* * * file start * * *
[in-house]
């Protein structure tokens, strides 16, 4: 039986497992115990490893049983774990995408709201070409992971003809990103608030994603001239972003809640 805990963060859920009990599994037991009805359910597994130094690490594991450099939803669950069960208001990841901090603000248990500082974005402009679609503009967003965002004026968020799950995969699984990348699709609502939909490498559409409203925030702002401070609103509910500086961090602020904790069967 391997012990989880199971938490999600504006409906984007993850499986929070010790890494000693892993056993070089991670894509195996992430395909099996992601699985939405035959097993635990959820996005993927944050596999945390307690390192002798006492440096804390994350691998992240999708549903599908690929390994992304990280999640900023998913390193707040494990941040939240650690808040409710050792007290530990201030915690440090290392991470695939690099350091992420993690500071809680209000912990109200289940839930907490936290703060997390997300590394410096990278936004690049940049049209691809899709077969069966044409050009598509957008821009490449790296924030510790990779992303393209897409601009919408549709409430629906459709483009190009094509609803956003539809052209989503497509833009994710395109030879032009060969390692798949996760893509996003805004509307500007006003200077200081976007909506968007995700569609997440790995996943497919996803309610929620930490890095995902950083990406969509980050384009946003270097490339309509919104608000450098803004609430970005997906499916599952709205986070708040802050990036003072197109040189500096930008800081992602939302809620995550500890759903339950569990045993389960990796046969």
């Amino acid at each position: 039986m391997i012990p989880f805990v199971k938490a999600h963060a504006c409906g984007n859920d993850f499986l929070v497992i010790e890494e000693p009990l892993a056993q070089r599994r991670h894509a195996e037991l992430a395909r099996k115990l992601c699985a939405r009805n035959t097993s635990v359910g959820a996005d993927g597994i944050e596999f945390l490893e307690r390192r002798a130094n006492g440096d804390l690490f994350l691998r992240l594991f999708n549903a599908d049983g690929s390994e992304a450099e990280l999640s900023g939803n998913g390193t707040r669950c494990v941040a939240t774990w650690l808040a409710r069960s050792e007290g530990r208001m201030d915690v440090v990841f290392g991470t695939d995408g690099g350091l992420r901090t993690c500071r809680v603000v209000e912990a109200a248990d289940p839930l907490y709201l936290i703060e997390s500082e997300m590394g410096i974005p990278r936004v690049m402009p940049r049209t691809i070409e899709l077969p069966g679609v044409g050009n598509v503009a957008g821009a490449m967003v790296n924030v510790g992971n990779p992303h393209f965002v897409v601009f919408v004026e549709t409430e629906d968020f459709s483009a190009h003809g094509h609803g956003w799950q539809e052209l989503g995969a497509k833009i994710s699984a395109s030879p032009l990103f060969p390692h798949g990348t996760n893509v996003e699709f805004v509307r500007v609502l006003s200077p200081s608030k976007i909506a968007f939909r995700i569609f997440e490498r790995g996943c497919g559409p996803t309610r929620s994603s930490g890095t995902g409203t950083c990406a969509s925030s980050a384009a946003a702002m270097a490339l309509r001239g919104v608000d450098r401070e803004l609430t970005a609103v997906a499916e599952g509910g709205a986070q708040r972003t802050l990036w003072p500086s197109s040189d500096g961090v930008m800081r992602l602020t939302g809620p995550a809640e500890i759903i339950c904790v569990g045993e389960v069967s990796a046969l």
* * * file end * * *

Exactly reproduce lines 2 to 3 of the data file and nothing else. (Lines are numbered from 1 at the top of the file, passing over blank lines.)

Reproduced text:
């Protein structure tokens, strides 16, 4: 039986497992115990490893049983774990995408709201070409992971003809990103608030994603001239972003809640 805990963060859920009990599994037991009805359910597994130094690490594991450099939803669950069960208001990841901090603000248990500082974005402009679609503009967003965002004026968020799950995969699984990348699709609502939909490498559409409203925030702002401070609103509910500086961090602020904790069967 391997012990989880199971938490999600504006409906984007993850499986929070010790890494000693892993056993070089991670894509195996992430395909099996992601699985939405035959097993635990959820996005993927944050596999945390307690390192002798006492440096804390994350691998992240999708549903599908690929390994992304990280999640900023998913390193707040494990941040939240650690808040409710050792007290530990201030915690440090290392991470695939690099350091992420993690500071809680209000912990109200289940839930907490936290703060997390997300590394410096990278936004690049940049049209691809899709077969069966044409050009598509957008821009490449790296924030510790990779992303393209897409601009919408549709409430629906459709483009190009094509609803956003539809052209989503497509833009994710395109030879032009060969390692798949996760893509996003805004509307500007006003200077200081976007909506968007995700569609997440790995996943497919996803309610929620930490890095995902950083990406969509980050384009946003270097490339309509919104608000450098803004609430970005997906499916599952709205986070708040802050990036003072197109040189500096930008800081992602939302809620995550500890759903339950569990045993389960990796046969």
């Amino acid at each position: 039986m391997i012990p989880f805990v199971k938490a999600h963060a504006c409906g984007n859920d993850f499986l929070v497992i010790e890494e000693p009990l892993a056993q070089r599994r991670h894509a195996e037991l992430a395909r099996k115990l992601c699985a939405r009805n035959t097993s635990v359910g959820a996005d993927g597994i944050e596999f945390l490893e307690r390192r002798a130094n006492g440096d804390l690490f994350l691998r992240l594991f999708n549903a599908d049983g690929s390994e992304a450099e990280l999640s900023g939803n998913g390193t707040r669950c494990v941040a939240t774990w650690l808040a409710r069960s050792e007290g530990r208001m201030d915690v440090v990841f290392g991470t695939d995408g690099g350091l992420r901090t993690c500071r809680v603000v209000e912990a109200a248990d289940p839930l907490y709201l936290i703060e997390s500082e997300m590394g410096i974005p990278r936004v690049m402009p940049r049209t691809i070409e899709l077969p069966g679609v044409g050009n598509v503009a957008g821009a490449m967003v790296n924030v510790g992971n990779p992303h393209f965002v897409v601009f919408v004026e549709t409430e629906d968020f459709s483009a190009h003809g094509h609803g956003w799950q539809e052209l989503g995969a497509k833009i994710s699984a395109s030879p032009l990103f060969p390692h798949g990348t996760n893509v996003e699709f805004v509307r500007v609502l006003s200077p200081s608030k976007i909506a968007f939909r995700i569609f997440e490498r790995g996943c497919g559409p996803t309610r929620s994603s930490g890095t995902g409203t950083c990406a969509s925030s980050a384009a946003a702002m270097a490339l309509r001239g919104v608000d450098r401070e803004l609430t970005a609103v997906a499916e599952g509910g709205a986070q708040r972003t802050l990036w003072p500086s197109s040189d500096g961090v930008m800081r992602l602020t939302g809620p995550a809640e500890i759903i339950c904790v569990g045993e389960v069967s990796a046969l």